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Cancer Survivor Garden arch finds forever home at St. Joseph’s Hospital

The Cancer Survivor Garden Arch was a part of the Relay for Life when the event was held in Estevan, and now it has found its way to St. Joseph's Hospital.

ESTEVAN - The Estevan Relay for Life – a large-scale event that raised well over a million dollars for the Canadian Cancer Society to help fight this never-sleeping disease – has been in the books for several years now.

But a beautiful reminder of the great work accomplished by local volunteers and the community has recently found its forever home.

The Cancer Survivor Garden arch was installed Aug. 17 at St. Joseph's Hospital's back entrance on the west side of the building close to the ambulance bay. This beautiful piece that was used for years during the Estevan Relays for Life to celebrate local cancer survivors will now be a part of décor in a peaceful little rest area.

People involved with the Estevan Relay for Life and the arch gathered at the hospital to mark the moment and just enjoy the new look of the piece that carries so many memories.

The arch was created by KRJ, and Pat Steinke, who was the Estevan Relay for Life event co-chairperson in 2007 and 2008, said when approached, KRJ owner Randy Franke didn't hesitate to get on board with the project.

"We like doing stuff for the community and it was a good cause. My grandpa passed away from cancer, and we've got a couple of friends that had fought with it. It definitely affects everybody around, so it was a good cause and it's good for the community," Franke said, sharing memories about how he got involved.

Back in the day, Candy Smyth, chairwoman of the Cancer Survivor committee, spotted the idea at Regina's Pasqua Hospital and brought it back to Estevan and then to Franke. He added his vision to the piece, and after going back and forth with the committee, they came up with a beautiful blue metal arch.

The piece was built in the mid-2000s and was used during annual Relay for Life events.

"We put it up during the Relay for Life. Survivors went there and they were able to have pictures taken. And we also had a survivor tent," Smyth recalled.

Relay for Life events were a big success and a very busy event, so the survivor tent and Cancer Survivor Garden with an arch, suggested by Smyth, allowed for a quiet place where people could reflect, share their journeys and remember their loved ones.

"The relay was wild and crazy. Those first years, we would have probably 50 or 60 teams of 10 people per team. So the Comp. school became a little town. It was just wild," Steinke recalled. "And Candy felt that it would be nice to have a calm, quiet place, set off the beaten track. That was a tent. And we had a fountain and some benches. And [Candy] would go around and take pictures of every survivor that was participating in the relay. And they would be mounted. And it was just a quiet place where they could go. Or people could go and remember somebody. She did really work hard."

Smyth was vital in organizing the garden and tent, and had her team participating, while also going through chemo several times during the Estevan Relay for Life’s history. So she knew first-hand what cancer was and how important it was to keep the progress going, making treatment more efficient and also more accessible for people in rural areas.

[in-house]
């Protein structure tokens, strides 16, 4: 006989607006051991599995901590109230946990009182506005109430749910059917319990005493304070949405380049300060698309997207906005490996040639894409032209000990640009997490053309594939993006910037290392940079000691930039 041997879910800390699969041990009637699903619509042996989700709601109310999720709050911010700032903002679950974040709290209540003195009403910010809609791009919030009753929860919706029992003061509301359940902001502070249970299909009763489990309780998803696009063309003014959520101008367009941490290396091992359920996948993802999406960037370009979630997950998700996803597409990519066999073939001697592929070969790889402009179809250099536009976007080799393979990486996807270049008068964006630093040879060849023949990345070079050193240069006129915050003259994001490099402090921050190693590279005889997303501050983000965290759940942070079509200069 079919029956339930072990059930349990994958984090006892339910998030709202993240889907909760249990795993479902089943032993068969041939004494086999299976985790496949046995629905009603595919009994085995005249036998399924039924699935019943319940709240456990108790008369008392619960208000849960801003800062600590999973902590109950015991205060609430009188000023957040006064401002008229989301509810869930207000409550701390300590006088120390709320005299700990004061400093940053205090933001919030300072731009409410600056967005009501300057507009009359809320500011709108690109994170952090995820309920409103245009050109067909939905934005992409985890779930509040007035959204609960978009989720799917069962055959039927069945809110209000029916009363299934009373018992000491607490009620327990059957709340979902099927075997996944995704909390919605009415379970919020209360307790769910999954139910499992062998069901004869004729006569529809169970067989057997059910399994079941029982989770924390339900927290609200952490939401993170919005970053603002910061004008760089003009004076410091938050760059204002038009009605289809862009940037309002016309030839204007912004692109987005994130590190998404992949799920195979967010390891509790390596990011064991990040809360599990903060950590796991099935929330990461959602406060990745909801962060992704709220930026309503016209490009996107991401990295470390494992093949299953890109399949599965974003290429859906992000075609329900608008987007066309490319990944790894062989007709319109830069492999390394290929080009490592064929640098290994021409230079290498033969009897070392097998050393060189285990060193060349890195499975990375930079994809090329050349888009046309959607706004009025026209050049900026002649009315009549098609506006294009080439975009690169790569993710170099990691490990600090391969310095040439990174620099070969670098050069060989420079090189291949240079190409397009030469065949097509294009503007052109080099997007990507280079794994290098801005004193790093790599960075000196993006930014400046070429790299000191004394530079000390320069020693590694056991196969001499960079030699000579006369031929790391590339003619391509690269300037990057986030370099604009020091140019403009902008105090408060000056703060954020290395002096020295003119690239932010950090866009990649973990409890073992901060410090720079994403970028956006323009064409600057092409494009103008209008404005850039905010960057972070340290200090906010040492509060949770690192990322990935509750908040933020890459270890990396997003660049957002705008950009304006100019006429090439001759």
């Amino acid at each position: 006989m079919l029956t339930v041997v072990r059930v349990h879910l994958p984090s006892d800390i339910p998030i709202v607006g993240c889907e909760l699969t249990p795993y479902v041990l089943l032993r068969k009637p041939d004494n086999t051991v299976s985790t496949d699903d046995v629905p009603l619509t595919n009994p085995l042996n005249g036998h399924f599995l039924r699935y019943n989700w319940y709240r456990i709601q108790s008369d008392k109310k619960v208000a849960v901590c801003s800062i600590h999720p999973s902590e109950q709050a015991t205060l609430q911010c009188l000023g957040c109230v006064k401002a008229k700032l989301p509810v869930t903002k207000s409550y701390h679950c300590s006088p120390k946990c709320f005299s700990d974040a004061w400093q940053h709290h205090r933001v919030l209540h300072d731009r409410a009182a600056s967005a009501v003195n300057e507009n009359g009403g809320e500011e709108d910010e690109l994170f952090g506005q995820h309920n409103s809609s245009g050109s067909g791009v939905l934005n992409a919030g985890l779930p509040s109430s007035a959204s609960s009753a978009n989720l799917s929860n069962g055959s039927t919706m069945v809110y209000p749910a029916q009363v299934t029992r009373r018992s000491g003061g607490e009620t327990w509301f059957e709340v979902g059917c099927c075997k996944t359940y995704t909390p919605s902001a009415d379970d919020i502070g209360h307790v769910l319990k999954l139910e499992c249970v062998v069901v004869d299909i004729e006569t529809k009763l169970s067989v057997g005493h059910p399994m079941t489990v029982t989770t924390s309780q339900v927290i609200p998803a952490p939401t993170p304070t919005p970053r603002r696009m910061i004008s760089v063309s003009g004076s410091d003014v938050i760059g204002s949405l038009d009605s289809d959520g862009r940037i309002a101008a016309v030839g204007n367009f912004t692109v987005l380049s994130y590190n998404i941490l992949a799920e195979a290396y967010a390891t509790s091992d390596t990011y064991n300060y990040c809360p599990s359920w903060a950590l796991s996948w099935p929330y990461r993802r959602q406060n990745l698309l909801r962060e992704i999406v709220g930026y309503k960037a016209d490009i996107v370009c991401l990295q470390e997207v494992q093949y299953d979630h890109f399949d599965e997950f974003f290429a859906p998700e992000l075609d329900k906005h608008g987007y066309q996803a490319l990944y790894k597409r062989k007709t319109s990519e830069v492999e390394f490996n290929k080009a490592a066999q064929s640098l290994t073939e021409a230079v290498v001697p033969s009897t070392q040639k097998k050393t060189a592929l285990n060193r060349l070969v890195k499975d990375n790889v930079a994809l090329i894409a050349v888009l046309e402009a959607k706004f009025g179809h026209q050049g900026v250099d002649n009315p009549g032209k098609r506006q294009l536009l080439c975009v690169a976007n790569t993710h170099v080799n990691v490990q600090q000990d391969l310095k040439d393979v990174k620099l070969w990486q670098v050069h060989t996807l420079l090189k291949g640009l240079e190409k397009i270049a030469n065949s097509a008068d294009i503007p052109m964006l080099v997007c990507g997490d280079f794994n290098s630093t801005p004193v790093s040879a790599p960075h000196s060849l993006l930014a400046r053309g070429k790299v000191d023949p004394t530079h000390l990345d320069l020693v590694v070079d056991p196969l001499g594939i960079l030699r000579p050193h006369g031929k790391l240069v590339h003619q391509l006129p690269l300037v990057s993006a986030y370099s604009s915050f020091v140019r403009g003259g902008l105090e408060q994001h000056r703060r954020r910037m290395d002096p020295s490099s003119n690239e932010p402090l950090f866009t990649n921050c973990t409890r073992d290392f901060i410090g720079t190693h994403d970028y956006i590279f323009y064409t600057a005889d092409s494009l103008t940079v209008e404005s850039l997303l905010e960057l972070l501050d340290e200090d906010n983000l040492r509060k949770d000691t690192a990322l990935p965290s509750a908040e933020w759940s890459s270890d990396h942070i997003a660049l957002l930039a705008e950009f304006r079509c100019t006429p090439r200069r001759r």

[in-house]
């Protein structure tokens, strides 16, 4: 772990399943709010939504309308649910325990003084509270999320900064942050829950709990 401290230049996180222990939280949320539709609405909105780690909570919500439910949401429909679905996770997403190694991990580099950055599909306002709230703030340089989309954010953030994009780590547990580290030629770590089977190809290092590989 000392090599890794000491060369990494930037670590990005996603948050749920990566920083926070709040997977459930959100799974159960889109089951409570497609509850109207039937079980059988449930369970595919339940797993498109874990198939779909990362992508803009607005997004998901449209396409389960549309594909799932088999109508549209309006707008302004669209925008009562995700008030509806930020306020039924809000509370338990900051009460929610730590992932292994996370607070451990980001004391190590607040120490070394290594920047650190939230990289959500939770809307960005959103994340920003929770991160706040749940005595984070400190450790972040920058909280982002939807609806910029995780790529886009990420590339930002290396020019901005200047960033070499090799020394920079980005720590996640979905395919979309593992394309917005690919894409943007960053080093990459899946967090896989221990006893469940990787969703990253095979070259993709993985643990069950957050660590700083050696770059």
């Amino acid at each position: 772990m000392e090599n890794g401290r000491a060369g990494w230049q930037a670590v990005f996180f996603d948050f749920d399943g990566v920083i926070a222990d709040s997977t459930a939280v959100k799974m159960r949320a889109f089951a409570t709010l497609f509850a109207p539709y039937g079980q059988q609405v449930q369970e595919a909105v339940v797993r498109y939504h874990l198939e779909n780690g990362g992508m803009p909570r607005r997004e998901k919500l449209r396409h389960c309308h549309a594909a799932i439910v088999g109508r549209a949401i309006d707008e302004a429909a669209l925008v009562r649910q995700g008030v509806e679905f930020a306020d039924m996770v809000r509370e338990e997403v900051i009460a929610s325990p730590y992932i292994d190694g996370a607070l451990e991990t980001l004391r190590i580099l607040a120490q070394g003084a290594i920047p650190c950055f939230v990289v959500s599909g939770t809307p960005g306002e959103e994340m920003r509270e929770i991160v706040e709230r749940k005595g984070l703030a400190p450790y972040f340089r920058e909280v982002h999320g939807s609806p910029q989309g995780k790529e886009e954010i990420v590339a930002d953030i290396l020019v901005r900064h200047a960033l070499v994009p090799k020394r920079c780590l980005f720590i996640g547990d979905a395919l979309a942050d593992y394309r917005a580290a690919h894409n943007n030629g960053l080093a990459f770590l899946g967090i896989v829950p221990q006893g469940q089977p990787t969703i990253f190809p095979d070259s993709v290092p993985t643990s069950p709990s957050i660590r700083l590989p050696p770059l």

When the big fundraisers wrapped up in 2015, the arch along with other items used for the event were placed in a storage sea can, donated by Dayman Trucking, and stayed there until this spring, when Steinke reached out to St. Joseph's Hospital executive director Greg Hoffort about the arch.

"He said this is where it belongs, this should be its home. Then within about 24 hours Greg phoned me and said, 'Can you get the arch to KRJ? They are ready to revamp it so that it can be put in permanently," Steinke recalled.

Franke said with the amount of work and number of projects KRJ has been involved with throughout these years, he almost forgot about the arch. But he was happy to learn that the piece will see a new life, continuing to serve the cause. He did some touch-ups on the arch and changed the bottom of it so it could be cemented in and become a permanent installation. 

"It's nice to see it out and have a place like that," Franke said.

Katie Bell, the chemo ward manager at St. Joseph's Hospital, said that for them it's really important to be able to continue improving the services they provide to local patients.

"It's great [that] we've been able to provide more care and accessibility for patients in this area to be able to have treatment, so they can be closer to their homes, closer to their families and not have to go all the way to Regina," Bell said.

Money raised through Estevan and other Relays for Life events across the country were directed to the Canadian Cancer Society to continue the fight against cancer. But what was raised in Saskatchewan, stayed in the province, Steinke said.

"[With] Relay for Life, 100 per cent of the money we raised stayed in Saskatchewan. And that was one of the reasons why most of us really worked hard at it," Steinke said.

Now, that the arch found its forever home, the hospital will take care of the garden around it. They also welcome other community members to donate towards the development of this peaceful corner of the grounds.

"Someone has donated a bench. And if other people are like-minded, maybe someday a fountain could go in or a couple more benches or anything to make it the Survivors' Garden," Steinke said.

"We would like to see more being added to it. If anybody would like to donate a basket of flowers or planters, or a few families wanted to buy a fountain or whatever," Smyth added.

If willing to donate to the Cancer Survivor Garden, people can reach out to St. Joseph's Hospital Foundation.

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